Platelet-rich plasma therapy is an alternative treatment method in which the patient's own blood is used to repair the injury by activating the body's own healing mechanism. In this method, blood composition is reversed and the healing property of platelets is manipulated. It is used to heal ligaments, tendons, muscle and bone injuries. To prepare PRP injection, the patient's own blood is drawn and centrifuged to separate the different blood components. The layer containing platelet-rich plasma is separated and the rest of the material is discarded. When this PRP is injected at the site of injury, these platelets get activated and release alpha granules that activate the patient's own growth factors which then trigger epithelial growth factors (EGF). EGF induces the cell migration and replication at the site of damage, stimulating damaged tissue to heal through the following stages:
Side effects associated with this method are minimal. There is no risk of blood-borne disease transfer and allergic reaction. The only risks involved are an infection, no relief of pain, neurovascular injury, and scar tissue formation. The loss of a limb or death is rare, but possible.
Several in vitro and animal studies have proven the role of PRP Prolotherapy in promoting the growth of new bone. A research conducted on 40 patients with monolateral severe hip osteoarthritis showed a decrease in the pain score after 7 weeks and 3 PRP injections while the side effects were negligible and were limited to the sensation of heaviness at the injection site.
PRP Prolotherapy has seen to be effective in treating arthritis in other parts of the body such as the knees. A study performed in 2013 showed that PRP injections might slow the progression or worsening of osteoarthritis. The average arthritic knee can lose up to 5% of cartilage per year. The same study showed that there was no further cartilage damage in knee arthritis in more than 70% of the patients after one year of PRP injections. This shows that PRP prolotherapy can be an effective treatment for hip arthritis as well.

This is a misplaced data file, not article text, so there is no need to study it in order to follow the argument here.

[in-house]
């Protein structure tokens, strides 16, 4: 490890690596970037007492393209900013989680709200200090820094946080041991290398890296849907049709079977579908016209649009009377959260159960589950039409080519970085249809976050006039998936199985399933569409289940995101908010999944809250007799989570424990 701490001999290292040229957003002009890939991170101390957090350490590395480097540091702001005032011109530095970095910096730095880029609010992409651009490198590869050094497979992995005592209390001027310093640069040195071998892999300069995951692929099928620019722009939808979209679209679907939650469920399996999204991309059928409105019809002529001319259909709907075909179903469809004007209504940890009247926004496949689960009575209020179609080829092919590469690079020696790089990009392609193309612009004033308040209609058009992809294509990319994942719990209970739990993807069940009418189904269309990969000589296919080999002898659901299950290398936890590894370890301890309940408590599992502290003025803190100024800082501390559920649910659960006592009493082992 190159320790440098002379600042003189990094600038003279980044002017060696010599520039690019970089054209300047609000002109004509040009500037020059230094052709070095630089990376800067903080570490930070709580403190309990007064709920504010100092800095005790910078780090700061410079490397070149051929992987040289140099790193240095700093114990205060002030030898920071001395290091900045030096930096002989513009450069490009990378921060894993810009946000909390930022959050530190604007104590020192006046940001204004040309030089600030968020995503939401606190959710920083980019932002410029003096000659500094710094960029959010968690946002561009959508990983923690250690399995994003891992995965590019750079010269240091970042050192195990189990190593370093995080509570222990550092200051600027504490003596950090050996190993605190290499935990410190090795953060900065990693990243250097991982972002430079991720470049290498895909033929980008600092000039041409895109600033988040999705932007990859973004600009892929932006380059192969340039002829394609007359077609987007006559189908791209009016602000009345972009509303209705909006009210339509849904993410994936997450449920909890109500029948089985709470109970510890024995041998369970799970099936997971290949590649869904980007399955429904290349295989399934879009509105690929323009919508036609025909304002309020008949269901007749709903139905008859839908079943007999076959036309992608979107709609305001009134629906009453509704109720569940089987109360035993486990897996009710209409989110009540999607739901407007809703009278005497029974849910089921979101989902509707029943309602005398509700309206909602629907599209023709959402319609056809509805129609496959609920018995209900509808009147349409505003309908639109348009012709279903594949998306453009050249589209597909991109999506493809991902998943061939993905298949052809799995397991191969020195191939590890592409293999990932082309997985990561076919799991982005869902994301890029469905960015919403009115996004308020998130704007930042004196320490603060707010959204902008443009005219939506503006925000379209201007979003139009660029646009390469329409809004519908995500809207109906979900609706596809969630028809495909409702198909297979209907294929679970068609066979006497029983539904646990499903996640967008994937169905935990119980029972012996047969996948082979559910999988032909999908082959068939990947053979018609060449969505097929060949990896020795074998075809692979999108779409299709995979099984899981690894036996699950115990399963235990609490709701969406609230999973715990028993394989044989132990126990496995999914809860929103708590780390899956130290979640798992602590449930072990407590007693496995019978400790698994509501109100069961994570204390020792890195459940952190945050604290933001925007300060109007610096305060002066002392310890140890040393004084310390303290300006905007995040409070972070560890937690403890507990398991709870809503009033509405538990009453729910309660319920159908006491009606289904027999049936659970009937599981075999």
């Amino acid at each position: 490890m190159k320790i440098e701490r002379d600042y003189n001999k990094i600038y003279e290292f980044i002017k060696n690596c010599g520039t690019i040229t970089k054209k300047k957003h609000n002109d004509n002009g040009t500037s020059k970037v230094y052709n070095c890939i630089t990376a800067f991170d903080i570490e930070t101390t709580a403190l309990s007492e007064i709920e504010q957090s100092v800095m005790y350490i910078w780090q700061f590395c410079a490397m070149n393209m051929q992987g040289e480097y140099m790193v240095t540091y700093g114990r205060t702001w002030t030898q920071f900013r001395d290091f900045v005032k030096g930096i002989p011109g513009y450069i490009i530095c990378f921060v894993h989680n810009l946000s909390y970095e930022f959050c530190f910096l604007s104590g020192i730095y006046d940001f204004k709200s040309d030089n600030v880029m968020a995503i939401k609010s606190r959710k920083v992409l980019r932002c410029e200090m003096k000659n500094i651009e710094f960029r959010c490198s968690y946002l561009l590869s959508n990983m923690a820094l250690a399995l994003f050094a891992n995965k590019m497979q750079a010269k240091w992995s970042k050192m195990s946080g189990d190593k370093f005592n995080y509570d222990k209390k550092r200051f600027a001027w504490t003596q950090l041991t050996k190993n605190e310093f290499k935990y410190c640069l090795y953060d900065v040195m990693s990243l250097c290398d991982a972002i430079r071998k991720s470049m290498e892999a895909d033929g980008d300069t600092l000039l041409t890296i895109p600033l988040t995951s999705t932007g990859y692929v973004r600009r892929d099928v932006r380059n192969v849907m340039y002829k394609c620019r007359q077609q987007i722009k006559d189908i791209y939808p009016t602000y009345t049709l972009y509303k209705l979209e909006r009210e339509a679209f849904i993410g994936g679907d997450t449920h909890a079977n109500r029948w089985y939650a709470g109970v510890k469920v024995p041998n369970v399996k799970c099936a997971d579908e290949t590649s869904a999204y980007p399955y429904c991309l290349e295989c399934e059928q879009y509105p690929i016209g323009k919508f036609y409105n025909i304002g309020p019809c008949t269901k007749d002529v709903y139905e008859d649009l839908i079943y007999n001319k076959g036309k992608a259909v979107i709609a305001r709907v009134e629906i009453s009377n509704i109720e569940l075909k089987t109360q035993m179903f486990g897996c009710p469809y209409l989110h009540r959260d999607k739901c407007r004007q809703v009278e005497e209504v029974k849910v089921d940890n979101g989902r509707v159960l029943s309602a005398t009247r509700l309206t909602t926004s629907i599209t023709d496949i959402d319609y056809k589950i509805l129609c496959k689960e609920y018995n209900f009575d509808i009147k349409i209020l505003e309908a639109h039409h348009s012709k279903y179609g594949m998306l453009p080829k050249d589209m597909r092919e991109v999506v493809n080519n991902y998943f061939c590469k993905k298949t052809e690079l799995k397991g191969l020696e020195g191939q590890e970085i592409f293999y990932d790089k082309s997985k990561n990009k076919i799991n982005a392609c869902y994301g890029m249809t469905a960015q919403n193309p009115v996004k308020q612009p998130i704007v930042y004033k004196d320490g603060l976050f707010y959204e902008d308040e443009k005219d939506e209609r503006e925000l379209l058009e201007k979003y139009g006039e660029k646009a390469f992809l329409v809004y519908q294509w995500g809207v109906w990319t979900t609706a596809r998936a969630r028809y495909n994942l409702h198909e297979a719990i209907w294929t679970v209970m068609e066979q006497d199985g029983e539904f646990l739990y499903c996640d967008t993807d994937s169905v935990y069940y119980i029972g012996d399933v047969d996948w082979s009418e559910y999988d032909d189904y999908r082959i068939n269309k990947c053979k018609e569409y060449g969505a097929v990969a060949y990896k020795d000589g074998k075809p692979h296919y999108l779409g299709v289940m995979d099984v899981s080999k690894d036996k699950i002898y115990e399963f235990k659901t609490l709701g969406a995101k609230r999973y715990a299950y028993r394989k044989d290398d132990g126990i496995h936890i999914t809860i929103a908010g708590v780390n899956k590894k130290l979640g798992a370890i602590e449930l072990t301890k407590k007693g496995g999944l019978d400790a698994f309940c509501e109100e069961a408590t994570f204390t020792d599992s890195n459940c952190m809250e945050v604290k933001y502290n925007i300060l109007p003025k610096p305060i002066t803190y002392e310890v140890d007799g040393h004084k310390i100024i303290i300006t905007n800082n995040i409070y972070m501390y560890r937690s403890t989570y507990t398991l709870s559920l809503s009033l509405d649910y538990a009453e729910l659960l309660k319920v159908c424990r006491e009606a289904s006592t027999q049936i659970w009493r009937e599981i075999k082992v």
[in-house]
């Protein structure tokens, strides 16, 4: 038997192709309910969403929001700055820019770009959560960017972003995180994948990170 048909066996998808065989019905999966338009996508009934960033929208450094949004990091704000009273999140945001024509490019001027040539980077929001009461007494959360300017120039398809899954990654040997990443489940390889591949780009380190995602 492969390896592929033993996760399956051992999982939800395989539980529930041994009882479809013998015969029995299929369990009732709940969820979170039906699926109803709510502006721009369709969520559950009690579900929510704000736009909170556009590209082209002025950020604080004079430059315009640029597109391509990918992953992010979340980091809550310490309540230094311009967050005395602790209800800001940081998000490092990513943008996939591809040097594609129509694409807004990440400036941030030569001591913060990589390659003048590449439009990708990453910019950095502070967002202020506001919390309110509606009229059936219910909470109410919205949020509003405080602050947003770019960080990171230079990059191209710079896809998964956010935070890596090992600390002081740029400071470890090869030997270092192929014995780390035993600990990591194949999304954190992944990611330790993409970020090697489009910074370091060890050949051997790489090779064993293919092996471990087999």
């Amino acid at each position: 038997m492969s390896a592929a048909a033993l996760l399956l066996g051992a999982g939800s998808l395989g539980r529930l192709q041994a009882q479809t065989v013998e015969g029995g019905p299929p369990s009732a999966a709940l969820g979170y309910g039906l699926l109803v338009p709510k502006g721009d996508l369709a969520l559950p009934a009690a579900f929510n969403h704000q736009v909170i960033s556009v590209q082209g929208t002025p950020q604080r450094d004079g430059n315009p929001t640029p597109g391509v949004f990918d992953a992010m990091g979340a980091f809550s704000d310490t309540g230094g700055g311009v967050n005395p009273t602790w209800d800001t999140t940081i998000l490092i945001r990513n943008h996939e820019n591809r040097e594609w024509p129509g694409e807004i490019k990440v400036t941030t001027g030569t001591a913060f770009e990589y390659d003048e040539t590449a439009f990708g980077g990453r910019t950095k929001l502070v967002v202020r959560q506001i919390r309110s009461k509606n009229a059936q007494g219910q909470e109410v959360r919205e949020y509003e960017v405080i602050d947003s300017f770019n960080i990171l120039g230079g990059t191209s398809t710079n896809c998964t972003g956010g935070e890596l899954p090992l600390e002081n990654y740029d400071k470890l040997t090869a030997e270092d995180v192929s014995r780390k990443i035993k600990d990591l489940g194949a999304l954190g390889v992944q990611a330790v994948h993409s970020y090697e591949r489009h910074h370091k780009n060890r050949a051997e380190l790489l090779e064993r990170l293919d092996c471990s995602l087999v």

According to a research published in May 2015, doctors articulated concerns over the lack of standardization of PRP Prolotherapy. The research done in the past 10 years acknowledged that the role of PRP in bone, tendon, cartilage, and ligament tissue regeneration is very promising, but some controversial results have also arisen.
One session of PRP prolotherapy for hip joint does not take longer than 2 hours which also includes recovery time. PRP prolotherapy is still under research and the FDA has categorized it as an experimental method, but it is hoped that its effectiveness will be fully established soon and it will be widely available for people suffering from hip arthritis.
CONSERVATIVE TREATMENTS TO COMBINE WITH PRP
While PRP and stem cell treatments are enhancing the tissue repair and regeneration, conservative treatments can enhance healing, strengthen the muscles, and stabilize joint movements to maximize your recovery.
COLD LASER THERAPY TREATMENTS
Photons of light from lasers penetrate into tissue and accelerate cellular growth and reproduction. Laser therapy increases the energy available to the cell so it can work faster, better, and quickly get rid of waste products. When cells of tendons, ligaments, and muscles are exposed to laser light they repair and heal faster.
Laser light increases collagen production by stimulating fibroblasts. Collagen is the building block of tissue repair and healing. Laser therapy increases fibroblast activity and therefore collagen production to speed healing.
Low-level laser therapy decreases scar tissue formation. Scar tissue can be a source of chronic pain and poor healing. By eliminating excessive scar tissue and encouraging proper collagen production, painful scars and chronic pain is reduced.
Laser therapy causes vasodilatation (increases the size of capillaries) which increases blood flow. The treatments also increases lymphatic drainage to decrease swelling or edema. Therefore, laser therapy reduces swelling caused by bruising or inflammation while speeding the recovery process.